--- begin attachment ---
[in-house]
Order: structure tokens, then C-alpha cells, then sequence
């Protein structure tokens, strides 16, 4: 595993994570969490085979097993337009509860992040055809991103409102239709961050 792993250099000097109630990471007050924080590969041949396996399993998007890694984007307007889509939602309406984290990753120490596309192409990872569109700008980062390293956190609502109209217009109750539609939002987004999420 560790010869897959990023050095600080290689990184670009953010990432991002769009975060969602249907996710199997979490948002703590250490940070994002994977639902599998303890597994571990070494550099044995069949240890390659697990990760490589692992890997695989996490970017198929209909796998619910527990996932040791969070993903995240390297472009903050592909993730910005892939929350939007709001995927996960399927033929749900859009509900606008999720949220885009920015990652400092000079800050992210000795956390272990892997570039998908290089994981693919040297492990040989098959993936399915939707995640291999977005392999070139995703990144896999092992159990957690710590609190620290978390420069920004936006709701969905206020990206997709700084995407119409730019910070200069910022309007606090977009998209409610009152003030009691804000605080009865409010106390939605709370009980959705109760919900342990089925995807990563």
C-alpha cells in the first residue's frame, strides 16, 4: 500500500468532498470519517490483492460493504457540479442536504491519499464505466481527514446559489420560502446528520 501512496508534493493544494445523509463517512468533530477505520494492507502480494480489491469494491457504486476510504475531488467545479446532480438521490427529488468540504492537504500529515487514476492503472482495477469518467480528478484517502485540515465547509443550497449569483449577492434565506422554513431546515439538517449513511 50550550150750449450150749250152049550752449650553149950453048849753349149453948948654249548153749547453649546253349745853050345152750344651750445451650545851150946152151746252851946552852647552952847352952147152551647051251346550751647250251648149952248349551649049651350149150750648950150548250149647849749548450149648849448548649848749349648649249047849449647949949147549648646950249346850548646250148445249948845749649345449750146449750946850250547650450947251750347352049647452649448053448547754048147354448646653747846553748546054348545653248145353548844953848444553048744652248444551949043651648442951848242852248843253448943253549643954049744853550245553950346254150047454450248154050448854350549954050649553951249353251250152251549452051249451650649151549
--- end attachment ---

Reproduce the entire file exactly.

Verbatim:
[in-house]
Order: structure tokens, then C-alpha cells, then sequence
């Protein structure tokens, strides 16, 4: 595993994570969490085979097993337009509860992040055809991103409102239709961050 792993250099000097109630990471007050924080590969041949396996399993998007890694984007307007889509939602309406984290990753120490596309192409990872569109700008980062390293956190609502109209217009109750539609939002987004999420 560790010869897959990023050095600080290689990184670009953010990432991002769009975060969602249907996710199997979490948002703590250490940070994002994977639902599998303890597994571990070494550099044995069949240890390659697990990760490589692992890997695989996490970017198929209909796998619910527990996932040791969070993903995240390297472009903050592909993730910005892939929350939007709001995927996960399927033929749900859009509900606008999720949220885009920015990652400092000079800050992210000795956390272990892997570039998908290089994981693919040297492990040989098959993936399915939707995640291999977005392999070139995703990144896999092992159990957690710590609190620290978390420069920004936006709701969905206020990206997709700084995407119409730019910070200069910022309007606090977009998209409610009152003030009691804000605080009865409010106390939605709370009980959705109760919900342990089925995807990563």
C-alpha cells in the first residue's frame, strides 16, 4: 500500500468532498470519517490483492460493504457540479442536504491519499464505466481527514446559489420560502446528520 501512496508534493493544494445523509463517512468533530477505520494492507502480494480489491469494491457504486476510504475531488467545479446532480438521490427529488468540504492537504500529515487514476492503472482495477469518467480528478484517502485540515465547509443550497449569483449577492434565506422554513431546515439538517449513511 50550550150750449450150749250152049550752449650553149950453048849753349149453948948654249548153749547453649546253349745853050345152750344651750445451650545851150946152151746252851946552852647552952847352952147152551647051251346550751647250251648149952248349551649049651350149150750648950150548250149647849749548450149648849448548649848749349648649249047849449647949949147549648646950249346850548646250148445249948845749649345449750146449750946850250547650450947251750347352049647452649448053448547754048147354448646653747846553748546054348545653248145353548844953848444553048744652248444551949043651648442951848242852248843253448943253549643954049744853550245553950346254150047454450248154050448854350549954050649553951249353251250152251549452051249451650649151549